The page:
Nori (海苔) is the Japanese name for edible seaweed species of the red algae genus Pyropia, including P. yezoensis and P. tenera. It is used chiefly as an ingredient (wrap) of sushi. Finished products are made by a shredding and rack-drying process that resembles papermaking.


Cakes and Food Made of Seaweed by Kubo Shunman, 19th century
Toasting a sheet of nori. 1864

Originally, the term nori was generic and referred to seaweeds, including hijiki.[1] One of the oldest descriptions of nori is dated to around the 8th century. In the Taihō Code enacted in 701, nori was already included in the form of taxation.[2] Local people have been described as drying nori in Hitachi Province Fudoki (721–721), and nori was harvested in Izumo Province Fudoki (713–733), showing that nori was used as food from ancient times.[3] In Utsubo Monogatari, written around 987, nori was recognized as a common food. Nori had been consumed as paste form until the sheet form was invented in Asakusa, Edo (contemporary Tokyo), around 1750 in the Edo period through the method of Japanese paper-making.[4][5][6][7]

The word "nori" first appeared in an English-language publication in C.P. Thunberg's Trav., published in 1796.[8] It was used in conjugation as "Awa nori", probably referring to what is now called aonori.[8]

The Japanese nori industry was in decline after WWII, when Japan was in need of all food that could be produced. The decline was due to a lack of understanding of nori's three-stage life cycle, such that local people did not understand why traditional cultivation methods were not effective. The industry was rescued by knowledge deriving from the work of British phycologist Kathleen Mary Drew-Baker, who had been researching the organism Porphyria umbilicalis, which grew in the seas around Wales and was harvested for food, as in Japan. Her work was discovered by Japanese scientists who applied it to artificial methods of seeding and growing the nori, rescuing the industry. Kathleen Baker was hailed as the "Mother of the Sea" in Japan and a statue erected in her memory; she is still revered as the savior of the Japanese nori industry.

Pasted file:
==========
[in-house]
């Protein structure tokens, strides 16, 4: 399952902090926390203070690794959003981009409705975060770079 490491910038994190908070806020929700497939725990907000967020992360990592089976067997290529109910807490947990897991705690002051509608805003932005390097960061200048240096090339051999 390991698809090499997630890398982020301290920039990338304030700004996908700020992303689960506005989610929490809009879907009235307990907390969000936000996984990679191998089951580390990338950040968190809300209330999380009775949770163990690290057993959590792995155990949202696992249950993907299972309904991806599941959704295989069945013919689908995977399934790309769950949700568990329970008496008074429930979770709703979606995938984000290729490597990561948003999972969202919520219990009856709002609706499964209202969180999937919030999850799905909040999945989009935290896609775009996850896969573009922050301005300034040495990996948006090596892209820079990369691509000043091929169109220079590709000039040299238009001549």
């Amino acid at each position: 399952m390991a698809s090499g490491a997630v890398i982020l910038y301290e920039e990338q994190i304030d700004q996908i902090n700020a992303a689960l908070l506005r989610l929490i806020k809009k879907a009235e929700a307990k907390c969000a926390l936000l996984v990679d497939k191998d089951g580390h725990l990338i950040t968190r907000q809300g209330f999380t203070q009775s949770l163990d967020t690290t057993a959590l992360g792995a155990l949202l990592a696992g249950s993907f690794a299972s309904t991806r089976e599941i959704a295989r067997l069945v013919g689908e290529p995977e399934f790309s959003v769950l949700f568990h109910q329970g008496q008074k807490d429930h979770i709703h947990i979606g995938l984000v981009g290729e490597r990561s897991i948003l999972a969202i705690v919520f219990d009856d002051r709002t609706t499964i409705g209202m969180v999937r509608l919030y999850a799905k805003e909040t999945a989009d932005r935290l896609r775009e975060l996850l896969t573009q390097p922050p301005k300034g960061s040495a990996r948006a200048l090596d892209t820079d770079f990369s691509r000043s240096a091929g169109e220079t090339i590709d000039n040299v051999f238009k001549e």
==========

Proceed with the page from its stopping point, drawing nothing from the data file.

In the 21st century, the Japanese nori industry faces a new decline due to increased competition from seaweed producers in China and Korea and domestic sales tax hikes.[9]

The word nori started to be used widely in the United States, and the product (imported in dry form from Japan) became widely available at natural food stores and Asian-American grocery stores in the 1960s due to the macrobiotic movement[10] and in the 1970s with the increase of sushi bars and Japanese restaurants.[11]

In one study by Jan-Hendrik Hehemann, subjects of Japanese descent have been shown to be able to digest the polysaccharide of the seaweed, after gut microbes developed the enzyme from marine bacteria. Gut microbes from the North American subjects lacked these enzymes.[12]


Production and processing of nori is an advanced form of agriculture. The biology of Pyropia, although complicated, is well understood, and this knowledge is used to control the production process. Farming takes place in the sea where the Pyropia plants grow attached to nets suspended at the sea surface and where the farmers operate from boats. The plants grow rapidly, requiring about 45 days from "seeding" until the first harvest. Multiple harvests can be taken from a single seeding, typically at about ten-day intervals. Harvesting is accomplished using mechanical harvesters of a variety of configurations. Processing of raw product is mostly accomplished by highly automated machines that accurately duplicate traditional manual processing steps, but with much improved efficiency and consistency. The final product is a paper-thin, black, dried sheet of approximately 18 cm × 20 cm (7 in × 8 in) and 3 grams (0.11 oz) in weight.